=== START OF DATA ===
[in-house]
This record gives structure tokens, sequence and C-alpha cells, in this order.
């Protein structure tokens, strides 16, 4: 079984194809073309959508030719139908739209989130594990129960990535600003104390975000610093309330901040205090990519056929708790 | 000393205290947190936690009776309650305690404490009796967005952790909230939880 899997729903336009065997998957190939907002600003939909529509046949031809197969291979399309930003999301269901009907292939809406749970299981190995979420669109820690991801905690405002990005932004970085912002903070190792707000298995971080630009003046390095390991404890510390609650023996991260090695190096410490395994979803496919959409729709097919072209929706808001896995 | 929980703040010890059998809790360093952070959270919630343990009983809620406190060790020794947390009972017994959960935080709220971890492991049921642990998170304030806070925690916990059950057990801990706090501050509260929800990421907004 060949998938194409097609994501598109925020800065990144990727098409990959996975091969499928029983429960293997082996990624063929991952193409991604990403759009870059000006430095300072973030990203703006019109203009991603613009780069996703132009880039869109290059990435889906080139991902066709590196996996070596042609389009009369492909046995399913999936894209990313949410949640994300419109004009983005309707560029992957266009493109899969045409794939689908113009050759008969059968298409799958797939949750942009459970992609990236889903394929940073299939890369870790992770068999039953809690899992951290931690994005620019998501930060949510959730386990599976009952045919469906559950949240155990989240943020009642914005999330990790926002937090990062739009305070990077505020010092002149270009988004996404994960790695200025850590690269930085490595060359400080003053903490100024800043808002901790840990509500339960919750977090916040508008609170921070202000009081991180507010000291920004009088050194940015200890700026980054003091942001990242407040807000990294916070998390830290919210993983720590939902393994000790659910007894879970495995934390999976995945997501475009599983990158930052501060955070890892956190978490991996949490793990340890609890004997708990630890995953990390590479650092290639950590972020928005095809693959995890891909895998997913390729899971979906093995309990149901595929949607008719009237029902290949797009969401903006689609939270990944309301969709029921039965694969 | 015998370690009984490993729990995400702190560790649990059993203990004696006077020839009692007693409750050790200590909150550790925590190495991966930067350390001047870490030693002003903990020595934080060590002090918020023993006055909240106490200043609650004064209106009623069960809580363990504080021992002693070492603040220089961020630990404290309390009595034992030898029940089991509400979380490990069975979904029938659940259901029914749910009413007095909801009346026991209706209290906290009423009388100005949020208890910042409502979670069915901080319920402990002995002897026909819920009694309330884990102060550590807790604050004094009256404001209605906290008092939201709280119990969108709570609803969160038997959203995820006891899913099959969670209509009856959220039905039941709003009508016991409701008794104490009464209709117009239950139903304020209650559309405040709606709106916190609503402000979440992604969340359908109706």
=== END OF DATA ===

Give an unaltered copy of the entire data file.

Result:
[in-house]
This record gives structure tokens, sequence and C-alpha cells, in this order.
């Protein structure tokens, strides 16, 4: 079984194809073309959508030719139908739209989130594990129960990535600003104390975000610093309330901040205090990519056929708790 | 000393205290947190936690009776309650305690404490009796967005952790909230939880 899997729903336009065997998957190939907002600003939909529509046949031809197969291979399309930003999301269901009907292939809406749970299981190995979420669109820690991801905690405002990005932004970085912002903070190792707000298995971080630009003046390095390991404890510390609650023996991260090695190096410490395994979803496919959409729709097919072209929706808001896995 | 929980703040010890059998809790360093952070959270919630343990009983809620406190060790020794947390009972017994959960935080709220971890492991049921642990998170304030806070925690916990059950057990801990706090501050509260929800990421907004 060949998938194409097609994501598109925020800065990144990727098409990959996975091969499928029983429960293997082996990624063929991952193409991604990403759009870059000006430095300072973030990203703006019109203009991603613009780069996703132009880039869109290059990435889906080139991902066709590196996996070596042609389009009369492909046995399913999936894209990313949410949640994300419109004009983005309707560029992957266009493109899969045409794939689908113009050759008969059968298409799958797939949750942009459970992609990236889903394929940073299939890369870790992770068999039953809690899992951290931690994005620019998501930060949510959730386990599976009952045919469906559950949240155990989240943020009642914005999330990790926002937090990062739009305070990077505020010092002149270009988004996404994960790695200025850590690269930085490595060359400080003053903490100024800043808002901790840990509500339960919750977090916040508008609170921070202000009081991180507010000291920004009088050194940015200890700026980054003091942001990242407040807000990294916070998390830290919210993983720590939902393994000790659910007894879970495995934390999976995945997501475009599983990158930052501060955070890892956190978490991996949490793990340890609890004997708990630890995953990390590479650092290639950590972020928005095809693959995890891909895998997913390729899971979906093995309990149901595929949607008719009237029902290949797009969401903006689609939270990944309301969709029921039965694969 | 015998370690009984490993729990995400702190560790649990059993203990004696006077020839009692007693409750050790200590909150550790925590190495991966930067350390001047870490030693002003903990020595934080060590002090918020023993006055909240106490200043609650004064209106009623069960809580363990504080021992002693070492603040220089961020630990404290309390009595034992030898029940089991509400979380490990069975979904029938659940259901029914749910009413007095909801009346026991209706209290906290009423009388100005949020208890910042409502979670069915901080319920402990002995002897026909819920009694309330884990102060550590807790604050004094009256404001209605906290008092939201709280119990969108709570609803969160038997959203995820006891899913099959969670209509009856959220039905039941709003009508016991409701008794104490009464209709117009239950139903304020209650559309405040709606709106916190609503402000979440992604969340359908109706």